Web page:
4. Tag   When someone chases you down on the playground and touches you, you are IT!

5. Hide and Go Seek   HideGoSeek

Games with Just a Few:

1. Simon says

2. Hop-scotch

3. Four square

4. Jump rope

5. Double jump rope  Each child has a handle on two different jump ropes and flicks them one at a time in opposite directions.  “I dare you not to trip up!”

Rainy Day Games:

1. Jacks  Jacks game

2. Pick Up Sticks

Courtesy: Google Images
Courtesy: Google Images

3. Tiddly-Winks  (Players try to snap small plastic disks into a cup by pressing them on the edge with a large disk.)

Treat for Teacher:

Someone, probably Ralph, announces in the middle of class “Fruit Roll!” and kids behind every desk in class jump up with an apple, orange, or grapefruit to roll along the oiled, wooden schoolhouse floor toward the teacher’s desk, an unexpected treat!  [In an era when teachers fear spit balls or worse–guns! even, such a gesture is most endearing.]

FruitRoll

I wish I could show a photo of the school and outhouses, but one cold evening during Christmas vacation, the school burned down, suspiciously, and was replaced by a standard- issue concrete structure, not nearly as nostalgic as the steepled one with a bell that I remember.

I was already in junior high in the big school uptown when the fire occurred, but my sister Janice remembers being shifted to Washington School, the building adjacent to Bossler’s Mennonite Church, where our Daddy and Aunt Ruthie attended. This old school had a large furnace in the basement with a sizable flat top, and students would bring potatoes wrapped in foil to bake on top of the furnace for a nice hot lunch on cold, cold days.

Like Mildred Armstrong Kalish in her memoir, Little Heathens, depicting Iowa farm and school life during the Depression, I have fond, fond memories of Rheems Elementary School in the 1950s.

Fun time resource for parents, grandparents:

http://www.grandparents.com/grandkids/activities-games-and-crafts/outdoor-games

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Add some memorable games to the list!

Grandma’s: A Wedding under the Willow

  GossHats

Here we are, Juliets without our Romeos

When Mom says “sca-doo!” at home, we know we can find amusement at Grandma’s house. Aside from the mysteries of the woods behind her house, other attractions include a slope where lilies of the valley blossom in April. A chicken house big enough to actually play house in. An out-house equipped with a Sears & Roebuck catalog for wiping, its little roof-top smothered by lilac bushes–wonderful air freshener! And a willow tree. We love that willow tree by a trickling brook where we play Bride, with a cast-off piece of netting like my mother, aunts, and grandmas use for prayer veilings.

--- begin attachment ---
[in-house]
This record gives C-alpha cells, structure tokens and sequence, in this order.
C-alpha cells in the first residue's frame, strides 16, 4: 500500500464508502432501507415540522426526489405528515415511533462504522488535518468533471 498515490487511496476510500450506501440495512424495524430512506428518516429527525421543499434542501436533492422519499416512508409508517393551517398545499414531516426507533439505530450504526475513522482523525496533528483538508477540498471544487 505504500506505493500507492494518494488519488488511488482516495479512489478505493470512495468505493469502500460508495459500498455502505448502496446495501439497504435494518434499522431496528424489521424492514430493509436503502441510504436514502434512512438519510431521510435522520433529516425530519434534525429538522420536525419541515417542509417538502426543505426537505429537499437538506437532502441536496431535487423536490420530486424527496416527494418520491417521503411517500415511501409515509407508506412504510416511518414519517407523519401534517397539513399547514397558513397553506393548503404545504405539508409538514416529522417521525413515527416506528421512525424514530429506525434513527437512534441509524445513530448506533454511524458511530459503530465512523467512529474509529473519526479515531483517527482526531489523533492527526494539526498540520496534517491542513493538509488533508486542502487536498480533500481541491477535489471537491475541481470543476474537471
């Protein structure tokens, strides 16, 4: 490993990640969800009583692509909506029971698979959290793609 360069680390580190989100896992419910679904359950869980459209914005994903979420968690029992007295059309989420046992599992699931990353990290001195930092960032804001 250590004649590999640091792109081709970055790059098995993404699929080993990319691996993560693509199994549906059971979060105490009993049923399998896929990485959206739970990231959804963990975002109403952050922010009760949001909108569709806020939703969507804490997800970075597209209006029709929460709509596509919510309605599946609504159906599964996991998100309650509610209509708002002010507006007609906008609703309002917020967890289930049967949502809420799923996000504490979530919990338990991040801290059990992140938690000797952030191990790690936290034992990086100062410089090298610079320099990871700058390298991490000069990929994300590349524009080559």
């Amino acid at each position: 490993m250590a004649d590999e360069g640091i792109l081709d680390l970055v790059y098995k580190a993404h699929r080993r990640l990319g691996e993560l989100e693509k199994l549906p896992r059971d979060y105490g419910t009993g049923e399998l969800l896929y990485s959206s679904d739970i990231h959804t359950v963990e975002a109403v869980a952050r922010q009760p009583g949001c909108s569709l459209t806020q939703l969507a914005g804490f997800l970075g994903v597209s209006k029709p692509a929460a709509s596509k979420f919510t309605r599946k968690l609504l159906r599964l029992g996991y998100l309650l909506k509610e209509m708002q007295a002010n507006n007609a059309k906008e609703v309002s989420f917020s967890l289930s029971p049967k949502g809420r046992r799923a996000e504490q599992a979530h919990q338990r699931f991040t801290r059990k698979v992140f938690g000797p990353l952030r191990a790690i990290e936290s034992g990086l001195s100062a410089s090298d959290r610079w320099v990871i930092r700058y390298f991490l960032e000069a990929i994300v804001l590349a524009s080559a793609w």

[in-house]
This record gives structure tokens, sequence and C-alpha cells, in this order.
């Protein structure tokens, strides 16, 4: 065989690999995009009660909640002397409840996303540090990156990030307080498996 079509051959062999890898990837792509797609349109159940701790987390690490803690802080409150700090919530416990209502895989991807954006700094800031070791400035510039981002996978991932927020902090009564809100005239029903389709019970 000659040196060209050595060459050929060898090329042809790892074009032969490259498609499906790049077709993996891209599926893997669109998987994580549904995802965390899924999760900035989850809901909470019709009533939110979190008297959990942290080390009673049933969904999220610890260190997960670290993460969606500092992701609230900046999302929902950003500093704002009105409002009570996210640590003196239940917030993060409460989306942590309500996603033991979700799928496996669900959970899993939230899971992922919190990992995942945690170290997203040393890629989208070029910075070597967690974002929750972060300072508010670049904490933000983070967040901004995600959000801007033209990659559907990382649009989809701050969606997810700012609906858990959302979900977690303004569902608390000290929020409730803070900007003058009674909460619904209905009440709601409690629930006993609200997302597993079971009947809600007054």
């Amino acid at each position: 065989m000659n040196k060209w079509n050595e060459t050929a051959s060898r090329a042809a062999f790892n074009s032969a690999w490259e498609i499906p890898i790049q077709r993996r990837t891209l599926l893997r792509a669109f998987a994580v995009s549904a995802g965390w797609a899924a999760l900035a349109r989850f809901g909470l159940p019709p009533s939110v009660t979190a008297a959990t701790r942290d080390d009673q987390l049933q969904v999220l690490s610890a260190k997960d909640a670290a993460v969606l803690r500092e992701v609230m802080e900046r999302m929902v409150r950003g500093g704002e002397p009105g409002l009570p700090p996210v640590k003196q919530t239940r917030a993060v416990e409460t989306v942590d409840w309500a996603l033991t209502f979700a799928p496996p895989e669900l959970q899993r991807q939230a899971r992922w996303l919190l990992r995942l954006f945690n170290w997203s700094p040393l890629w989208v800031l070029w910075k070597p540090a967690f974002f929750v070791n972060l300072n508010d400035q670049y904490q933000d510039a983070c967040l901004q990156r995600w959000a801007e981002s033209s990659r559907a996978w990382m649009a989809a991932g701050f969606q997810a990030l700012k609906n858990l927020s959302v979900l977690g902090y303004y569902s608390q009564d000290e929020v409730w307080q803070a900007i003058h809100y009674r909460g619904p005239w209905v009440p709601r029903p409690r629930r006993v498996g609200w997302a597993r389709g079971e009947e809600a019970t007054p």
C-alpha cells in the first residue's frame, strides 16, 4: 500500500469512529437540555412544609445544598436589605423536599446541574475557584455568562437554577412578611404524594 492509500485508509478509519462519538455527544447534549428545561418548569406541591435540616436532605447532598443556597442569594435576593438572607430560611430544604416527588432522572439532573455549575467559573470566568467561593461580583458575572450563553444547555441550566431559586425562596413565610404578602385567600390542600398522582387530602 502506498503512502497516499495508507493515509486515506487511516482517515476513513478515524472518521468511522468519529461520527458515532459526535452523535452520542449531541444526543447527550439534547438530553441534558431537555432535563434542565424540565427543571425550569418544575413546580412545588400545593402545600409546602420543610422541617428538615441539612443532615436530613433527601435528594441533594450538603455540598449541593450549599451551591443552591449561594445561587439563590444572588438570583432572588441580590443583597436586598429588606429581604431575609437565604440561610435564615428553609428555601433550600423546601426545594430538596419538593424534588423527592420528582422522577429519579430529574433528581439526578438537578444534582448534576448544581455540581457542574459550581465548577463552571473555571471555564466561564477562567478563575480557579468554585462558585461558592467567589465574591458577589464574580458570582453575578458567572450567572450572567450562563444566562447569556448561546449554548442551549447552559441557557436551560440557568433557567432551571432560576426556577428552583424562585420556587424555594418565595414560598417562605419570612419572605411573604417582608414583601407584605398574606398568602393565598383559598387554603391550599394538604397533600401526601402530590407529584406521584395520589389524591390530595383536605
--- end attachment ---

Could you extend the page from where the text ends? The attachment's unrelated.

At ten, I’m the oldest, so I direct my sisters at first. “Jeanie, go to the chicken house for the veil.” There are no chickens in Grandma’s chicken-house anymore, just a bunch of crates and wooden boards we use other times for make-believe. Jean goes off to retrieve the big square of white netting in its hiding place inside the door in a crate on the right. “Janice, let’s find some flowers for the bouquet.” Off we go in different directions, and Janice comes back with dandelion blossoms, and I find some irises.

Blue Willow book from parents early 1950s

Blue Willow book from parents early 1950s

We meet back at the willow tree, its arching fronds our sanctuary for many a glorious wedding. We need a bell ringer, a bride and a groom. Before I can get a word in edgewise, Jean pipes up, “Let me be the bride this time; I wanna be the bride, pleeease.” Well, I guess we can give in this time. Then Janice and I dicker for who plays groom and who rings the bell. Next, we have to get the bride ready.

Janice places the netting on Jean’s head just so, and I pull her pigtails up behind her ears and use the light brown braids to tie the veil securely to the top of her head. Now, we’re all set: Groom Janice loops one arm around Jean’s, and I rush over to the longest willow branch I can find and pull on its thin, sinewy length until the wedding bell chimes overhead, and then we all, including the bride, sing together in warbly voice: “Here comes the briiide, please step asiiide.” It’s a magical moment. A breeze blows gently through the willow branches and fans the bouquet of purple and gold. But before the bride has a chance to whisper, “I do,” we hear Daddy’s truck drive in the lane. He’s come to pick us up and bring home a big kettle of saffron-flavored pot pie from his mom’s stove for our supper at home on top of the hill.

There are no crystal balls to visualize our own weddings in the future, but we are careful not to duplicate color choices for our attendants. Jean starts with blue, Marian with pink, and Janice has yellow, a pleasing bouquet of hues. But our veils are white.